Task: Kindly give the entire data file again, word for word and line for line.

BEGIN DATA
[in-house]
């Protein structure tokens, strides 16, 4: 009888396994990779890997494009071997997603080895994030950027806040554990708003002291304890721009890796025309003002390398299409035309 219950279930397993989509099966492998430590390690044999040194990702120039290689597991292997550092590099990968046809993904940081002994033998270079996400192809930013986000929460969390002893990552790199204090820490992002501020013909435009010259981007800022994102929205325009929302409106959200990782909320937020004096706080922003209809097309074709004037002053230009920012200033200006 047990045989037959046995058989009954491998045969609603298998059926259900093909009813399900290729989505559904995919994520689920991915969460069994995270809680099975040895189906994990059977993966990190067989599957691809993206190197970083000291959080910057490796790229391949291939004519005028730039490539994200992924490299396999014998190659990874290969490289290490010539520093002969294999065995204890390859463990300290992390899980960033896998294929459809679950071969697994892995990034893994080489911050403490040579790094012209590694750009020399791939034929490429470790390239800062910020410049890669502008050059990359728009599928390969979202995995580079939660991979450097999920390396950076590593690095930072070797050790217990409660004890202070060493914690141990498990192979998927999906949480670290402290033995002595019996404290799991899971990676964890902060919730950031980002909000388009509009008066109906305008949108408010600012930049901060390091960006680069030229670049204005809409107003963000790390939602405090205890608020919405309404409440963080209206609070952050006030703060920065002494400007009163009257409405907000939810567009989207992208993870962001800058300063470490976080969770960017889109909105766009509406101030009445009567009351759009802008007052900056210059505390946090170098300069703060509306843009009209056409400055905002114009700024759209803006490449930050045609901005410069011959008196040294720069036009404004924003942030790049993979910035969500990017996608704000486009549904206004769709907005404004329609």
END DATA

[in-house]
């Protein structure tokens, strides 16, 4: 009888396994990779890997494009071997997603080895994030950027806040554990708003002291304890721009890796025309003002390398299409035309 219950279930397993989509099966492998430590390690044999040194990702120039290689597991292997550092590099990968046809993904940081002994033998270079996400192809930013986000929460969390002893990552790199204090820490992002501020013909435009010259981007800022994102929205325009929302409106959200990782909320937020004096706080922003209809097309074709004037002053230009920012200033200006 047990045989037959046995058989009954491998045969609603298998059926259900093909009813399900290729989505559904995919994520689920991915969460069994995270809680099975040895189906994990059977993966990190067989599957691809993206190197970083000291959080910057490796790229391949291939004519005028730039490539994200992924490299396999014998190659990874290969490289290490010539520093002969294999065995204890390859463990300290992390899980960033896998294929459809679950071969697994892995990034893994080489911050403490040579790094012209590694750009020399791939034929490429470790390239800062910020410049890669502008050059990359728009599928390969979202995995580079939660991979450097999920390396950076590593690095930072070797050790217990409660004890202070060493914690141990498990192979998927999906949480670290402290033995002595019996404290799991899971990676964890902060919730950031980002909000388009509009008066109906305008949108408010600012930049901060390091960006680069030229670049204005809409107003963000790390939602405090205890608020919405309404409440963080209206609070952050006030703060920065002494400007009163009257409405907000939810567009989207992208993870962001800058300063470490976080969770960017889109909105766009509406101030009445009567009351759009802008007052900056210059505390946090170098300069703060509306843009009209056409400055905002114009700024759209803006490449930050045609901005410069011959008196040294720069036009404004924003942030790049993979910035969500990017996608704000486009549904206004769709907005404004329609």